I was able to snag 2 milkweed plants from the Friendship Garden.  I’m hoping that the Common Milkweed will attract monarchs.

Now for the work of clearing brush, moving rocks, and creating the space.

Here’s hoping all this work gets done before my plants die!!

B

 

 

My B entry for the blogging challenge from A to Z.  Trying hard to keep it up, wishing I had started these entries in March, not going to make excuses!  Keep on blogging!  I think I can, I think I can . . .

A-to-Z Challenge, garden

A is for Azalea

As a child, I remember stalking the neighborhoods while riding in the car with my dad, looking at the first blooms of the season, noting how lovely (or not) the azaleas were this year.  Strong, deep pink puffs of lovely on each neighbor’s lawn.  As though the strength of the winter had somehow affected how beautiful the blooms would be.  Was it actually all Mother Nature’s doing?  Or perhaps the length of time since we seemed to have seen the final blooms of fall had something to do with it.

Dad always had the bright pink varieties, and when I started planting at our first home, I loved the pale pink.

 

 

My white azaleas came with the house.  Two really fine specimens that don’t seem to care if I forget to prune them, or if I do remember to prune them but at the wrong time.  Last year, I did get to pruning them right after they bloomed, which is the recommended time to prune.  The blooms for the following year are set a few weeks after the blossoms fall, so it’s best to prune shortly after the blossoms have fallen.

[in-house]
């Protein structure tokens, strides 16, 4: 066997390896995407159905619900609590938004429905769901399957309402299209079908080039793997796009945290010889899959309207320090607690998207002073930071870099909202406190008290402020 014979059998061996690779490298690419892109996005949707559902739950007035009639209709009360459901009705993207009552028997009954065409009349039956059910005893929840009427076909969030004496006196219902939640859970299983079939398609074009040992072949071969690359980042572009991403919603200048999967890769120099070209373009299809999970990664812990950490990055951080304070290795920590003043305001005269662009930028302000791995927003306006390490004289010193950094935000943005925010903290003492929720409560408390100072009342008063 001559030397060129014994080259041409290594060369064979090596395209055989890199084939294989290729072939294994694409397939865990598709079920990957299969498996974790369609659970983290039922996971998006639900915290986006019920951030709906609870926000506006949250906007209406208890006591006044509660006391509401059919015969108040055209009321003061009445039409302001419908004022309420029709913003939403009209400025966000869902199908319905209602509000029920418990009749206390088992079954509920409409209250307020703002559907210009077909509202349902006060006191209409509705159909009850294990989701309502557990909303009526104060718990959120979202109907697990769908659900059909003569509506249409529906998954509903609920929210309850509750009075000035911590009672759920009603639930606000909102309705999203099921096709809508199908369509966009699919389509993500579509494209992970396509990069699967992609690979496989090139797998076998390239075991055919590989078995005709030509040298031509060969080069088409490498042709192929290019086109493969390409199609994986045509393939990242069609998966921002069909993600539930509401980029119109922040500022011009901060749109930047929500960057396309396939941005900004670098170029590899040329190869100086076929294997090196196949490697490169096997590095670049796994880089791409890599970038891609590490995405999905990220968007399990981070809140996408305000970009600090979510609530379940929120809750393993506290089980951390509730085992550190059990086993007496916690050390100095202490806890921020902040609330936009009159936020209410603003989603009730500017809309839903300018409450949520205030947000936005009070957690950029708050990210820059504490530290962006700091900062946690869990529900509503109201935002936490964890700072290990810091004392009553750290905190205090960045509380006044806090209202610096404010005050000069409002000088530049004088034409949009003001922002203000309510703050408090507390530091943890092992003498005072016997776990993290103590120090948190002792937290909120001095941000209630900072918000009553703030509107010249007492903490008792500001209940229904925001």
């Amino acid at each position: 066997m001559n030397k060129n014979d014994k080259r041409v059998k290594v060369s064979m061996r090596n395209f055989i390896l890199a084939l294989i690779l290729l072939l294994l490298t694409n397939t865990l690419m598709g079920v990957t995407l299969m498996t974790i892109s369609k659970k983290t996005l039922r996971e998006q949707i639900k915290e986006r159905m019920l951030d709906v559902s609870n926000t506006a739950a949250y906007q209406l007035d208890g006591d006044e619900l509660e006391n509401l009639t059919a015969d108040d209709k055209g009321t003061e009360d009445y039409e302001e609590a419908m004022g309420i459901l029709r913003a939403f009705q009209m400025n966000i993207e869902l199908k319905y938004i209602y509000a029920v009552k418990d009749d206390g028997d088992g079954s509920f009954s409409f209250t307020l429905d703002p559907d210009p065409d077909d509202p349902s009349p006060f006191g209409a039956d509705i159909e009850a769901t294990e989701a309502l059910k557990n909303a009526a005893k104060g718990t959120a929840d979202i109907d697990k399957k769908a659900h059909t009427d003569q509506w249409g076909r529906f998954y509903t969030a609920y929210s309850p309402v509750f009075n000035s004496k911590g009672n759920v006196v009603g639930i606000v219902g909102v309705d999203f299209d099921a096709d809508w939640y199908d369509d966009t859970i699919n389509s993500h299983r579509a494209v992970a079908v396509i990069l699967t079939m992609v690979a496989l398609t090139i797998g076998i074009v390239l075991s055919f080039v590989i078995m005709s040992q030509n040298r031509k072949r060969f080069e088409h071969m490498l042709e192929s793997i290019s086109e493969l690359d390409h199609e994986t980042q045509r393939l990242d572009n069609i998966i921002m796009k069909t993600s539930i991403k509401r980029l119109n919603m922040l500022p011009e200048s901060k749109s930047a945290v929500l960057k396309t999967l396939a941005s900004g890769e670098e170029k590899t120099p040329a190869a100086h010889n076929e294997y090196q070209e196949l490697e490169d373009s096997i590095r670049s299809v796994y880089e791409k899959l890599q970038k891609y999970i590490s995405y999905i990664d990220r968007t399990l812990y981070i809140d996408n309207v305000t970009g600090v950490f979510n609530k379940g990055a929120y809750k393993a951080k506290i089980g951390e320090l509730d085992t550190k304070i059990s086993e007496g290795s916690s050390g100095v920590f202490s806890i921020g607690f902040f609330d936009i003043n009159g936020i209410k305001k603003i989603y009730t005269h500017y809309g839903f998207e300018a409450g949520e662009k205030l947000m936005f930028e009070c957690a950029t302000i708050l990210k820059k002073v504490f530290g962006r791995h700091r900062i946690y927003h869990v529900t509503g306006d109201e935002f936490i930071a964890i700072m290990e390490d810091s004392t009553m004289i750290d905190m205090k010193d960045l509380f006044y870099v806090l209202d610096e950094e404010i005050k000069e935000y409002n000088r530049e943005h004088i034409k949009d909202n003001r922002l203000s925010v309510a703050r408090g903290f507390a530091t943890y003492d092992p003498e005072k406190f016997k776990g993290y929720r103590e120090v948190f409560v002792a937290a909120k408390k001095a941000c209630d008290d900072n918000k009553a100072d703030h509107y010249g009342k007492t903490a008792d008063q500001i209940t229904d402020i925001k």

I have to tell you, though, that the years I did wait until even the end of summer did not ruin a great show come spring.  It may be that my specimens are just so big that there are layers of potential blooms, and I only cut off the top layer.  I really don’t know, but I have never had a disappointing azalea show.

There’s so much that actually goes into a “good year” for the azaleas.  Let’s explore!

Weather

Azaleas do best in warmer temperatures.  I live in Zone 6a, and the azaleas do very will even our hard winters.  They prefer part sun rather than direct sun, but mine do well on my west-facing front border.  They are situated very close to the house, so that could be the reason they survive our winter.  Just know that they need that part sun in order to bloom.

Soil